Many/most people consider sun-drying as the best method for drying Shiitake. However, sun-drying has the disadvantage that it slowly dries at a low temperature.
If dried slowly, Forest-grown Shiitake quickly decomposes after picking, the quality and taste will rapidly deteriorate.
The strong sunlight of midsummer is fine, but the sunlight of spring and autumn during the harvest season is weak, making it unsuitable for drying in the sun. Until the advent of plastic bags, it wasn't easy to preserve dried Shiitake for a long time. Therefore, consumers' redried their Dried Shiitake in the sun to maintain their dryness.
It is not well-known that growers did not dry fresh Shiitake in the sun, and consumers redried their dried Shiitake in the sun. For the consumers, it made the most sense to sun-dry them in midsummer when the sun was strong.
In Japan during the 1600s, the drying of Shiitake was over open fires or charcoal. This is because the Umami component of Shiitake becomes stronger when higher temperature drying is applied. High-temperature drying is also necessary to improve the aroma. If the Shiitake is not dried completely, the flavor will rapidly deteriorate when stored at room temperature. Moisture content becomes the key factor for the taste and quality of Dried Shiitake.
Our forest-grown Shiitake are pesticide-free and, therefore, very quickly loses their freshness and quality. The growers are immediately hot air-dry after harvesting, within about 20 hours at 40 to 55 degrees Celsius to preserve the Shiitake's flavor, color, and texture.
It takes about 24 hours to dry the Shiitake, so the growers will only pick enough Shiitake to fill the dryers. Harvesting more than their drier capacity will damage the fresh Shiitake. To utilize their dryers efficiently, growers fully load their driers, thereby, Forest-grown Shiitake come in all shapes and sizes. Forest-grown Shiitake that have been dried immediately after harvesting at high temperatures has the best taste and aroma.
In the old days, Shiitake was dried over wood fires or charcoal fires to bring out the best taste and Umami. At SUGIMOTO, we use a more innovative approach using a far-infrared drying method.
Far-infrared drying further reduces the moisture content and removes all insect/microbe content. We redry the Growers' delivered dried Shiitake to less than 9% (competitors are about 12%). The Shiitake pass directly under a ceramic panel at 240 degrees Celsius for about four minutes. The internal temperature of the Shiitake mushrooms reaches 80 degrees Celsius to sterilize and remove any impurities. We are the only company in the world that has achieved zero insect eggs by using solely heating and sorting technology. We are the only company in the world that has received kosher certification for our pesticide-free raw natural forest cultivation (Kosher Certification requires no insect parts nor eggs to be detected under an electron microscope).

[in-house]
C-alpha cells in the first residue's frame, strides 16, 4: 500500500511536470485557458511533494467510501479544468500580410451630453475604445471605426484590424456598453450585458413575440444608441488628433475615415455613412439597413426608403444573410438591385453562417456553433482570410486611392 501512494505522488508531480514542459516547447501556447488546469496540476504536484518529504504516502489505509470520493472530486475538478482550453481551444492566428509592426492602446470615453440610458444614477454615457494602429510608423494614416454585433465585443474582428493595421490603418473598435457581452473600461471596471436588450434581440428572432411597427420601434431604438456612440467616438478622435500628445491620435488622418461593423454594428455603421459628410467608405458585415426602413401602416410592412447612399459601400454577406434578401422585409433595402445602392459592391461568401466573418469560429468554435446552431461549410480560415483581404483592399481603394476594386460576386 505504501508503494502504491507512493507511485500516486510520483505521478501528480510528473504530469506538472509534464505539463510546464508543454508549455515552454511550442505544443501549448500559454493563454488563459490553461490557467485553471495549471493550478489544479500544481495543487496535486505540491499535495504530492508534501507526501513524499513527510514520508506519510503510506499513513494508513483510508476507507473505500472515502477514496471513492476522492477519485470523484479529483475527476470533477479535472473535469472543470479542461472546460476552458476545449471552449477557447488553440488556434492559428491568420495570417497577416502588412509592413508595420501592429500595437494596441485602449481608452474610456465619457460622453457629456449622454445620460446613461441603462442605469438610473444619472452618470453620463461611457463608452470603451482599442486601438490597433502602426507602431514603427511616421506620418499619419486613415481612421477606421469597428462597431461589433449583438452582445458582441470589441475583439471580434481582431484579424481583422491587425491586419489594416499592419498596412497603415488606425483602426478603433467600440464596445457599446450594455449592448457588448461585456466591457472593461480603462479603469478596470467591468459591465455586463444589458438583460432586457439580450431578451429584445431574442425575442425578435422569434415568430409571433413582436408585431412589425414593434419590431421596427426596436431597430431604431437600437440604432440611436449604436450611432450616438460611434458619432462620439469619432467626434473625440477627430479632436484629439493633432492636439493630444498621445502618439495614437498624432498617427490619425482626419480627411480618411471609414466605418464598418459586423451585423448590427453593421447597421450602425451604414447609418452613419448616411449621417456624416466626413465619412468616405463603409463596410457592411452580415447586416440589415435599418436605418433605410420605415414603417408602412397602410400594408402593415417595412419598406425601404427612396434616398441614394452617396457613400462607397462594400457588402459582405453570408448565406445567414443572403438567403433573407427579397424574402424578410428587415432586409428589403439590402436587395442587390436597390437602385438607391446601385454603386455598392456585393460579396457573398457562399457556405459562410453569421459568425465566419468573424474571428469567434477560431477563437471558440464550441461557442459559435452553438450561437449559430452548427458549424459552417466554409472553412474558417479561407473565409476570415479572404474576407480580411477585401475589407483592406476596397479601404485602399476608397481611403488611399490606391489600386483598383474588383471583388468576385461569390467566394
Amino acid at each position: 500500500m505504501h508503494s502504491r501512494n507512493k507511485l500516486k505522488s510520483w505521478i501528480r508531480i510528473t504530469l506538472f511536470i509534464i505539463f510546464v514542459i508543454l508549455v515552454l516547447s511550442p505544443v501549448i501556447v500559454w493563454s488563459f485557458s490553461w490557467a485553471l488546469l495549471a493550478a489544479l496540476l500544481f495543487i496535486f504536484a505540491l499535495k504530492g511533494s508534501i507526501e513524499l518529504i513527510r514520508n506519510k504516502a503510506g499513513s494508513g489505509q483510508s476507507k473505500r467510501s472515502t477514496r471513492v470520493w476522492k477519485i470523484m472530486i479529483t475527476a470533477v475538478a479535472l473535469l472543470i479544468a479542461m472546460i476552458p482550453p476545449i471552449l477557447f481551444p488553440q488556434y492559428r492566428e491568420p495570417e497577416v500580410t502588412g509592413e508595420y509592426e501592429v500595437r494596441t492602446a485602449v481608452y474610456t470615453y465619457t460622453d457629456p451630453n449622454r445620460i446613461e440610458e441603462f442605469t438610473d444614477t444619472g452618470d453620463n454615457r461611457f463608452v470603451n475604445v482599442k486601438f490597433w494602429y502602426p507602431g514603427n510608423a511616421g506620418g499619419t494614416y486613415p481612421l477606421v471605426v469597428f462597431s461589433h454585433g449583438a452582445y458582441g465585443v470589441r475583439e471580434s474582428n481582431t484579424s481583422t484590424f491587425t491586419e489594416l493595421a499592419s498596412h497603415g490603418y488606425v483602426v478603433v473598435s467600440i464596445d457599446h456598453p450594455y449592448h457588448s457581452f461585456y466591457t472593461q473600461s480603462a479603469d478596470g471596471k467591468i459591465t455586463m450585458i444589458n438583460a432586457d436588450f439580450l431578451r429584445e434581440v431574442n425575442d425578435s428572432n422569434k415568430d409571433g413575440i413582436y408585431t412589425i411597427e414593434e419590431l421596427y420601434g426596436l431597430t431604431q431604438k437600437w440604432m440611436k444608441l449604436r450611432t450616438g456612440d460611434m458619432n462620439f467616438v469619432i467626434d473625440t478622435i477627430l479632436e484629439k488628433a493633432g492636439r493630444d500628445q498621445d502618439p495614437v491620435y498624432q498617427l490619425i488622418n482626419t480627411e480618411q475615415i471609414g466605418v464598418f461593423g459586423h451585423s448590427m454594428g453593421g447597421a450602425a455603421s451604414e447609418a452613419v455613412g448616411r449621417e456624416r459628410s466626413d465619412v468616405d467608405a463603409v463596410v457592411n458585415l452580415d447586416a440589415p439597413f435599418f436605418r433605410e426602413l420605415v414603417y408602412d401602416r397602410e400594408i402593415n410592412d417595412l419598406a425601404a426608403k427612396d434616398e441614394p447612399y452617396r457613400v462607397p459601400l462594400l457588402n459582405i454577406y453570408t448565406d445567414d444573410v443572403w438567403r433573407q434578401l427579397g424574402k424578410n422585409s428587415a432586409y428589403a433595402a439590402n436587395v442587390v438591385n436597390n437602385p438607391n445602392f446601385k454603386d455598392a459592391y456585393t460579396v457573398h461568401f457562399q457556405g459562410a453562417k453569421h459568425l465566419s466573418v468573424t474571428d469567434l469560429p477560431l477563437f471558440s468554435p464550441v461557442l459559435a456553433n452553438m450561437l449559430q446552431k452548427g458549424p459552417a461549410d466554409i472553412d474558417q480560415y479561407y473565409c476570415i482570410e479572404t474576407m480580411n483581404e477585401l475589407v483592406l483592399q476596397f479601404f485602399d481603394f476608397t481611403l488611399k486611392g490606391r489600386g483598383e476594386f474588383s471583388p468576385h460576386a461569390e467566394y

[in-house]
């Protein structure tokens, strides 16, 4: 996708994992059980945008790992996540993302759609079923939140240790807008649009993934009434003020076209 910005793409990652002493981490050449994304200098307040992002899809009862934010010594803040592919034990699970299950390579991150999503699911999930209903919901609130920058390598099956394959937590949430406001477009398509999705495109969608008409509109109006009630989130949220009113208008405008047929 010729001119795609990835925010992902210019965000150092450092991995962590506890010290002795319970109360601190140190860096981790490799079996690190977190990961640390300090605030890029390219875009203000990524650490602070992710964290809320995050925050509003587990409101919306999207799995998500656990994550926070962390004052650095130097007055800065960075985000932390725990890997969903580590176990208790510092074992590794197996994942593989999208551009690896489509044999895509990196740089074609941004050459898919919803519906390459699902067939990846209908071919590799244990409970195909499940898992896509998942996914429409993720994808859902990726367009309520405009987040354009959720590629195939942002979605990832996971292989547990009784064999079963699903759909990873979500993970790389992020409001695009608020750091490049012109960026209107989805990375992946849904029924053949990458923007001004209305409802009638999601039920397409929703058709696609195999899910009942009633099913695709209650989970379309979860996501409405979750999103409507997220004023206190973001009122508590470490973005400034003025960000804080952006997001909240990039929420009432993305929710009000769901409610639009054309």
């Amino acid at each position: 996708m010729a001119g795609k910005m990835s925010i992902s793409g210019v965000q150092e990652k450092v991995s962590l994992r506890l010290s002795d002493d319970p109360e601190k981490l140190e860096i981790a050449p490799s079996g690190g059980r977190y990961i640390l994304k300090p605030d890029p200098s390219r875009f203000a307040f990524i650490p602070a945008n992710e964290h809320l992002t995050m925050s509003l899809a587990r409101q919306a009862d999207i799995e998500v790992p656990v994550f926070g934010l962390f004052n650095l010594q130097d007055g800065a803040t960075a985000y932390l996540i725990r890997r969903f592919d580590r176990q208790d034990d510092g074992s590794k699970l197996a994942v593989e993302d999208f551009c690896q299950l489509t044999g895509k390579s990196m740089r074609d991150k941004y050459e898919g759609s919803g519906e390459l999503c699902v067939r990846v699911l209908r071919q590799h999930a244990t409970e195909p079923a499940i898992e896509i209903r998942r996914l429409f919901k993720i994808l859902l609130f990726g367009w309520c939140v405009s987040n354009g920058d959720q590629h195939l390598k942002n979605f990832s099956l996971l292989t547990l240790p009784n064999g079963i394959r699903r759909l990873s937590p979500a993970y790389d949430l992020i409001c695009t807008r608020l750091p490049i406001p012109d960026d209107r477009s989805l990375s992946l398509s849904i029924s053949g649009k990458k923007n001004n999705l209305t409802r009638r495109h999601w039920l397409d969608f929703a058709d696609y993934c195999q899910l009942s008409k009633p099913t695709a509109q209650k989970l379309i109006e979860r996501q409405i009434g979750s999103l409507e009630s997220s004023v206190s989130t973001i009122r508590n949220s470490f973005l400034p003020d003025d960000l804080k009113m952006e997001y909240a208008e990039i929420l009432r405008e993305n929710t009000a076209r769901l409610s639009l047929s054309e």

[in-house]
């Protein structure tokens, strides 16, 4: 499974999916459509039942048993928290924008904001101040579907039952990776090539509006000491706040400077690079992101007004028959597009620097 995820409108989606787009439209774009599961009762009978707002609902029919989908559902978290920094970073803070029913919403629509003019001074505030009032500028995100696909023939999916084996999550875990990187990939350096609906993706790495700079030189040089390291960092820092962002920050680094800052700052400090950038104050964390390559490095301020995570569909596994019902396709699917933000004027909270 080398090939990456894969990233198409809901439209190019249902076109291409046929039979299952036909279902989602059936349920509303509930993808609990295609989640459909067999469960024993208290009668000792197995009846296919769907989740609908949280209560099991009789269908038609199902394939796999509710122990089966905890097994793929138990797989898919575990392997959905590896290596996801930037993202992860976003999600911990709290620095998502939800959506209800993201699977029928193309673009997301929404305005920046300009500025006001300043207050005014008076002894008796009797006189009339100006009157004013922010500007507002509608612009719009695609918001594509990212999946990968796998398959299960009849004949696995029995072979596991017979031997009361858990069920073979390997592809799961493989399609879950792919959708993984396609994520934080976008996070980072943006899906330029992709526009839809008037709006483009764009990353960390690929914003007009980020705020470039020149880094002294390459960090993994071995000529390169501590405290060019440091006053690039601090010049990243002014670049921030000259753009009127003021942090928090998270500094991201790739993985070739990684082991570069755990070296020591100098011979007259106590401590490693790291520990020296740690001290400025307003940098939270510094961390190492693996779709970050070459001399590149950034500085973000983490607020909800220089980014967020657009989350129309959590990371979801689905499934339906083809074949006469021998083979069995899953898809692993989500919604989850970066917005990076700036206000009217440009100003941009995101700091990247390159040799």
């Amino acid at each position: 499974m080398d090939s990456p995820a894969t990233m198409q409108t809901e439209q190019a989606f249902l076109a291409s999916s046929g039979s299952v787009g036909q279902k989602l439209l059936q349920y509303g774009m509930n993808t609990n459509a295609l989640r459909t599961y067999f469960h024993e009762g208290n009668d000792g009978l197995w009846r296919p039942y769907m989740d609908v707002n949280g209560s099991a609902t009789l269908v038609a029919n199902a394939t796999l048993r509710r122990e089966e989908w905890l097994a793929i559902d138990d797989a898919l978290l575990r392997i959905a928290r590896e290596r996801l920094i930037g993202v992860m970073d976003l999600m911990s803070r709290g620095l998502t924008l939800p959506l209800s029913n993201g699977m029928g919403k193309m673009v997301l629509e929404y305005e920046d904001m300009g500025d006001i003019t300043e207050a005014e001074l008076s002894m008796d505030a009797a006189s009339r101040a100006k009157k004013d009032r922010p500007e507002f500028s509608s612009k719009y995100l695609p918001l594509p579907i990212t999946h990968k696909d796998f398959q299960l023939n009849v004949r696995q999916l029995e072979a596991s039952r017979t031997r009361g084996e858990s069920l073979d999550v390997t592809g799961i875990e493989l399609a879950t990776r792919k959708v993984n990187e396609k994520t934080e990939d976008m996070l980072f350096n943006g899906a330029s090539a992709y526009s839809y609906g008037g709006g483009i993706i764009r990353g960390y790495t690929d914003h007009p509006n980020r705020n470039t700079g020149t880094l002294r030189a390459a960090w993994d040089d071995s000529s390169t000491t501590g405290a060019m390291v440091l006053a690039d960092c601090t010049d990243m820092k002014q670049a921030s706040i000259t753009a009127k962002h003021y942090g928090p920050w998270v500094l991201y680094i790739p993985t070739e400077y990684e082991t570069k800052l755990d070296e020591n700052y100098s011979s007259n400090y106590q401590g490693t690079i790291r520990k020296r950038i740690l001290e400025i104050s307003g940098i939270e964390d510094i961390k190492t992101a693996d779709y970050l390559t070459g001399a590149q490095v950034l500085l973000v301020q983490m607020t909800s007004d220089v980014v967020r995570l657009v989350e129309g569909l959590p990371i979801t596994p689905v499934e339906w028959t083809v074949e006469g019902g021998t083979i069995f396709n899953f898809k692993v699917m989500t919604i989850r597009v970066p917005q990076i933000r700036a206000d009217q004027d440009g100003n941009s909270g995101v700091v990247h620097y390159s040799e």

Historically, after drying at a high temperature to bring out the flavor and aroma, we again sun-dried the Dried Shiitake. This second sun-drying was done to further increase the vitamin D content. A substance called ergosterol in Dried Shiitake mushrooms is converted into vitamin D by ultraviolet rays.
When we were drying Shiitake under the sun in the middle of summer, many problems occurred. Problems such as weak ultraviolet sunlight in the middle of summer, clouds blocking the sunlight, and the question of contamination by foreign exposure due to outdoor elements, required us to re-think this process.
Consequently, the far-infrared drying and finishing process by ultraviolet irradiation was used to produce the highest vitamin D content in all vegetarian foods.
The food with the highest vitamin D content in the Food Composition Database of the Ministry of Education, Culture, Sports, Science, and Technology is dried kikurage (wood-ear mushroom): 128.5μg/100g. But, our dried shiitake mushrooms (Koshin) have 9680IU (242μg)/100g, which is much higher.
1. Spread the dried shiitake mushrooms on a colander so that they do not overlap.
If your dried shiitake mushrooms have absorbed moisture, dry them in the sun until they are dry (+ will increase Vitamin D content). Dry them in the sun for 30 minutes to 3 hours, as needed. Drying in the sun for 30 minutes to three hours is effective even for short periods, but longer exposure is better. If the ultraviolet rays are strong ("6" or above), one hour of sun drying is sufficient. The amount of ultraviolet rays varies depending on the season, so adjust accordingly.
Allow them to cool sufficiently before putting them in a bag. If you place dried shiitake mushrooms in a plastic bag immediately after drying in the sun, condensation will form inside the bag.